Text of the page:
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2010 (8)

Y. Chen, S. A. Yuan, J. Wierwille, R. Naphas, Q. A. Li, T. R. Blackwell, P. T. Winnard, V. Raman, and K. Glunde, “Integrated Optical Coherence Tomography (OCT) and fluorescence laminar optical tomography (FLOT),” IEEE J. Sel. Top. Quantum Electron. 16(4), 755–766 (2010).
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M. Ruggeri, J. C. Major, C. McKeown, R. W. Knighton, C. A. Puliafito, and S. L. Jiao, “Retinal structure of birds of prey revealed by ultra-high resolution spectral-domain optical coherence tomography,” Invest. Ophthalmol. Vis. Sci. 51(11), 5789–5795 (2010).
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S. H. Kang, S. W. Hong, S. K. Im, S. H. Lee, and M. D. Ahn, “Effect of myopia on the thickness of the retinal nerve fiber layer measured by cirrus HD optical coherence tomography,” Invest. Ophthalmol. Vis. Sci. 51(8), 4075–4083 (2010).
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S. Lu, C. Y.-l. Cheung, J. Liu, J. H. Lim, C. K.-s. Leung, and T. Y. Wong, “Automated layer segmentation of optical coherence tomography images,” IEEE Trans. Biomed. Eng. 57(10), 2605–2608 (2010).
[Crossref]

S. C. Cheng, C. S. Lam, and M. K. Yap, “Retinal thickness in myopic and non-myopic eyes,” Ophthal Physl Opt 30(6), 776–784 (2010).
[Crossref]

A. Sato, E. Fukui, and K. Ohta, “Retinal thickness of myopic eyes determined by spectralis optical coherence tomography,” British J. Ophthalmol. 94(12), 1624–1628 (2010).
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N. V. Avila and S. A. McFadden, “A detailed paraxial schematic eye for the White Leghorn chick,” J Comp Physiol A 196(11), 825–840 (2010).
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N. Saka, K. Ohno-Matsui, N. Shimada, S. I. Sueyoshi, N. Nagaoka, W. Hayashi, K. Hayashi, M. Moriyama, A. Kojima, K. Yasuzumi, T. Yoshida, T. Tokoro, and M. Mochizuki, “Long-Term changes in axial length in adult eyes with pathologic myopia,” Am. J. Ophthalmol. 150(4), 562–568.e1 (2010).
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2009 (5)

M.-J. Chen, Y.-T. Liu, C.-C. Tsai, Y.-C. Chen, C.-K. Chou, and S.-M. Lee, “Relationship between central corneal thickness, refractive error, corneal curvature, anterior chamber depth and axial length,” Journal of the Chinese Medical Association 72(3), 133–137 (2009).
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R. H. Silverman, “High-resolution ultrasound imaging of the eye–a review,” Clin. Exp. Ophthalmol. 37(1), 54–67 (2009).
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Y. Ikuno and Y. Tano, “Retinal and choroidal biometry in highly myopic eyes with spectral-domain optical coherence tomography,” Invest. Ophthalmol. Vis. Sci. 50(8), 3876–3880 (2009).
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T. Fujiwara, Y. Imamura, R. Margolis, J. S. Slakter, and R. F. Spaide, “Enhanced depth imaging optical coherence tomography of the choroid in highly myopic eyes,” Am. J. Ophthalmol. 148(3), 445–450 (2009).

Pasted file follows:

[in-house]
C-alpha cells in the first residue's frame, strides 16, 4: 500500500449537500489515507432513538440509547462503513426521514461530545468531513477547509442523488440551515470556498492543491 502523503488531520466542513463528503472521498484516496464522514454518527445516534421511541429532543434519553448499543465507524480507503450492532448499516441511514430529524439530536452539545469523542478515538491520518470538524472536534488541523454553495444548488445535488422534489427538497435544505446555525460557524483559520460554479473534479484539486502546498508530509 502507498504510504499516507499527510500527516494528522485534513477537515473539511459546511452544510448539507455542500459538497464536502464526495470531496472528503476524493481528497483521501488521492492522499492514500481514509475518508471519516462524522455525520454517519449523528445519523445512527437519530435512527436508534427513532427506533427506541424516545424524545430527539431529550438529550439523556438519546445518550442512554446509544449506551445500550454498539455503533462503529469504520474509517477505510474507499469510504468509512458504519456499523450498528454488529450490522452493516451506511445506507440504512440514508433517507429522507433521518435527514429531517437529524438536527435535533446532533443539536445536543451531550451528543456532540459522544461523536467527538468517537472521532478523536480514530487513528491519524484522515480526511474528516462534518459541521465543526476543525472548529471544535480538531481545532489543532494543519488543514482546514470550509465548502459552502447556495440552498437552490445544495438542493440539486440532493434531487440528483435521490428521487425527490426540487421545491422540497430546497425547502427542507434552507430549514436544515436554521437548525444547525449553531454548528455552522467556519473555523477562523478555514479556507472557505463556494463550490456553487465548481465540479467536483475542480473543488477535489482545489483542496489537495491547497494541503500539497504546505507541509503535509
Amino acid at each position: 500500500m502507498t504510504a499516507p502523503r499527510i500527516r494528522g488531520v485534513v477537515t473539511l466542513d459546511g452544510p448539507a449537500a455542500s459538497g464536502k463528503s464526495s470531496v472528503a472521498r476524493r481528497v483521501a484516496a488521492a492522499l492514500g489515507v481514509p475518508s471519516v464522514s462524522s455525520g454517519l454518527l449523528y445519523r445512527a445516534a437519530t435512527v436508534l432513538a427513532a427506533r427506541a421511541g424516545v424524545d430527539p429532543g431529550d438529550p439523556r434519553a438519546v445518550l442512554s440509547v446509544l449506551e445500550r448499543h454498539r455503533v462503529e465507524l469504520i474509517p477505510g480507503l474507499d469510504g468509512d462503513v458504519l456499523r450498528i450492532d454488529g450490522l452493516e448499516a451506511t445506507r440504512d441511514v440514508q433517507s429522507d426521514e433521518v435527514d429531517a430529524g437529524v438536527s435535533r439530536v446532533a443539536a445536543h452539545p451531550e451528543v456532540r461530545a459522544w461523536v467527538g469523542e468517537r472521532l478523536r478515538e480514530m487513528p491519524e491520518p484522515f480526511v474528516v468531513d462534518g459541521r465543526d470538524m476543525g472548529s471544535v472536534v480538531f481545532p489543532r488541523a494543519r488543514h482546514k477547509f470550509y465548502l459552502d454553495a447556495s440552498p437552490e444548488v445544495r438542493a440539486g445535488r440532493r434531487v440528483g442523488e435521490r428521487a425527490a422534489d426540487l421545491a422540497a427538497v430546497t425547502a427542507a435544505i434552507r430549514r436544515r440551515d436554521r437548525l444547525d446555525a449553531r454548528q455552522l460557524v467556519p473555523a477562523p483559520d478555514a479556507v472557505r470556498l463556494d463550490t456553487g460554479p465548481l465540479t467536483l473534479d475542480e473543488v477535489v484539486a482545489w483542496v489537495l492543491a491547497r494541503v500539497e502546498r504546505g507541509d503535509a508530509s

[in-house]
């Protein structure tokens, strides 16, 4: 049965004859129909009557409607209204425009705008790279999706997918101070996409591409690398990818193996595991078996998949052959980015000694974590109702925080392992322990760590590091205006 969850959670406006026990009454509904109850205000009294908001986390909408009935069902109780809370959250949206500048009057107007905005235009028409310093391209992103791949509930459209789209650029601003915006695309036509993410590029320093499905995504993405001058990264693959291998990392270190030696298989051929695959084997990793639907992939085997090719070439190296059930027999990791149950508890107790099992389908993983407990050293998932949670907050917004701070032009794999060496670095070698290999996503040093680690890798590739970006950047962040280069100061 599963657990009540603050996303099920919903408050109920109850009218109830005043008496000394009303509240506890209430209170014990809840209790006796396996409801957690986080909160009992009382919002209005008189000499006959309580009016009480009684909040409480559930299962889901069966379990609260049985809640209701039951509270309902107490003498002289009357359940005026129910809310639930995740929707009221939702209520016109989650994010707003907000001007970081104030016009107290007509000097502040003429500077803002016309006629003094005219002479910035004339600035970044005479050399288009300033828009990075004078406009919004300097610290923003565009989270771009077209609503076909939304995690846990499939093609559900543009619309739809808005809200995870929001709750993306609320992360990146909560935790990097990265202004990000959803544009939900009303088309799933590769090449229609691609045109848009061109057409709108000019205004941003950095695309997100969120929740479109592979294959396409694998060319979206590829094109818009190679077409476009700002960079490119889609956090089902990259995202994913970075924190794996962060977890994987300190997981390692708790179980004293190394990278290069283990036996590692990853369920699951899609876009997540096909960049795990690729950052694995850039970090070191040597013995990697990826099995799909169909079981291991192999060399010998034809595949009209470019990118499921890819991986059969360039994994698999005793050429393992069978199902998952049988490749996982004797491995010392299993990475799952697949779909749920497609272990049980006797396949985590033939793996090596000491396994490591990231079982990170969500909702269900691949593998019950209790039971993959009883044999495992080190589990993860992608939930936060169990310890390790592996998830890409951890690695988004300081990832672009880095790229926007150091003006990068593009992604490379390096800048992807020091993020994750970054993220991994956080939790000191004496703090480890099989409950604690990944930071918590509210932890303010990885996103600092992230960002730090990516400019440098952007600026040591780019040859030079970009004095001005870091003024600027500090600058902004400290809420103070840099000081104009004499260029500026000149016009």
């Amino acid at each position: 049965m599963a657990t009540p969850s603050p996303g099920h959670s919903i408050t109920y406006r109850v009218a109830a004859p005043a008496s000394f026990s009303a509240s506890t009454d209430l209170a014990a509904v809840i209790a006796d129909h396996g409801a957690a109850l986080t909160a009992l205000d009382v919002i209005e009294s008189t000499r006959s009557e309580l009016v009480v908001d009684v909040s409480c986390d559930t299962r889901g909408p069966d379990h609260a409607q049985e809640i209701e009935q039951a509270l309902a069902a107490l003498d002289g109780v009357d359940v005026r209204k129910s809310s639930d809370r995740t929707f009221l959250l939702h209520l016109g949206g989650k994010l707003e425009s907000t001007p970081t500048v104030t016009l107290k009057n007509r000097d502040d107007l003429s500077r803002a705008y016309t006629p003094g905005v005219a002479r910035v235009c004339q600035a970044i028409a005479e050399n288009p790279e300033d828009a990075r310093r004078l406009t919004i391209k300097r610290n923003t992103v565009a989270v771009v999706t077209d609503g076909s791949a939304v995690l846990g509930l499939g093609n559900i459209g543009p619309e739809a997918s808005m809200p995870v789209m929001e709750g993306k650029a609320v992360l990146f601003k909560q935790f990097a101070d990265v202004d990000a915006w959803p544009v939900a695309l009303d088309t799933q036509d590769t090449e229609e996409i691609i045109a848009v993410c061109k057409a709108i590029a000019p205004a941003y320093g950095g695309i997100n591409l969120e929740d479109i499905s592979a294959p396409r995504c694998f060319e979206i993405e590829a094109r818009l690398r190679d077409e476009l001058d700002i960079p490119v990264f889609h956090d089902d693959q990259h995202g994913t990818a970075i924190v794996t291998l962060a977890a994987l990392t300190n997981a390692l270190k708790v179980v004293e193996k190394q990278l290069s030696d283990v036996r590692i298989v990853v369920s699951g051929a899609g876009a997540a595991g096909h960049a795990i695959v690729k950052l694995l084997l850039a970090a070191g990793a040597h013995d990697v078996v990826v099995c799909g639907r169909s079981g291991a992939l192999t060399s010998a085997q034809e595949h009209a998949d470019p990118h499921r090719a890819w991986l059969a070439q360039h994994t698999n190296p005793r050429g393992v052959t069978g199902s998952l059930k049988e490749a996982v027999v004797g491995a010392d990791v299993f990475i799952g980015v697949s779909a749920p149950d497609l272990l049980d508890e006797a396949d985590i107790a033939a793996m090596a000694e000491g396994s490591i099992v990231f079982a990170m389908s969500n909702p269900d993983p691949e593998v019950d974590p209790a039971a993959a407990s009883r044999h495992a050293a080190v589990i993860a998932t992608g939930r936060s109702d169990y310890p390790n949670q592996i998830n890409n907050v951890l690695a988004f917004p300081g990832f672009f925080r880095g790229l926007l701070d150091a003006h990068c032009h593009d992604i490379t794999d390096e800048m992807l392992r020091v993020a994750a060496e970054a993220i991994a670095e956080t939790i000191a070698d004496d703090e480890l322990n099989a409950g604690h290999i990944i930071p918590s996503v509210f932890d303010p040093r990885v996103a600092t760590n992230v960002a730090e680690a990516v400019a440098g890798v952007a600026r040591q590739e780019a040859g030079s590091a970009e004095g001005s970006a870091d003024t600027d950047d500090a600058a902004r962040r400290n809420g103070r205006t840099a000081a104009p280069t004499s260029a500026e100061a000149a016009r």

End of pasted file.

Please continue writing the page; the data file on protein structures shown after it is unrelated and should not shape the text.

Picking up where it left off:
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S. A. Yuan, Q. Li, J. Jiang, A. Cable, and Y. Chen, “Three-dimensional coregistered optical coherence tomography and line-scanning fluorescence laminar optical tomography,” Opt. Lett. 34(11), 1615–1617 (2009).
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2008 (2)

P. C. Wu, Y. J. Chen, C. H. Chen, Y. H. Chen, S. J. Shin, H. J. Yang, and H. K. Kuo, “Assessment of macular retinal thickness and volume in normal eyes and highly myopic eyes with third-generation optical coherence tomography,” Eye 22(4), 551–555 (2008).
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E. Götzinger, M. Pircher, W. Geitzenauer, C. Ahlers, B. Baumann, S. Michels, U. Schmidt-Erfurth, and C. K. Hitzenberger, “Retinal pigment epithelium segmentation by polarization sensitive optical coherence tomography,” Opt. Express 16(21), 16410–16422 (2008).
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2007 (2)

C. S. McCarthy, P. Megaw, M. Devadas, and I. G. Morgan, “Dopaminergic agents affect the ability of brief periods of normal vision to prevent form-deprivation myopia,” Exp. Eye Res. 84(1), 100–107 (2007).
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A. Shiels, J. M. King, D. S. Mackay, and S. Bassnett, “Refractive defects and cataracts in mice lacking lens intrinsic membrane protein-2,” Invest. Ophthalmol. Vis. Sci. 48(2), 500–508 (2007).
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2006 (6)

D. Adler and M. Millodot, “The possible effect of undercorrection on myopic progression in children,” Clin. Exp. Optometry 89(5), 315–321 (2006).
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M. L. Kisilak, M. C. W. Campbell, J. J. Hunter, E. L. Irving, and L. Huang, “Aberrations of chick eyes during normal growth and lens induction of myopia,” J Comp Physiol A 192(8), 845–855 (2006).
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Y. B. Tian and C. F. Wildsoet, “Diurnal fluctuations and developmental changes in ocular dimensions and optical aberrations in young chicks,” Invest. Ophthalmol. Vis. Sci. 47(9), 4168–4178 (2006).
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E. G. de la Cera, G. Rodriguez, and S. Marcos, “Longitudinal changes of optical aberrations in normal and form-deprived myopic chick eyes,” Vision Res. 46(4), 579–589 (2006).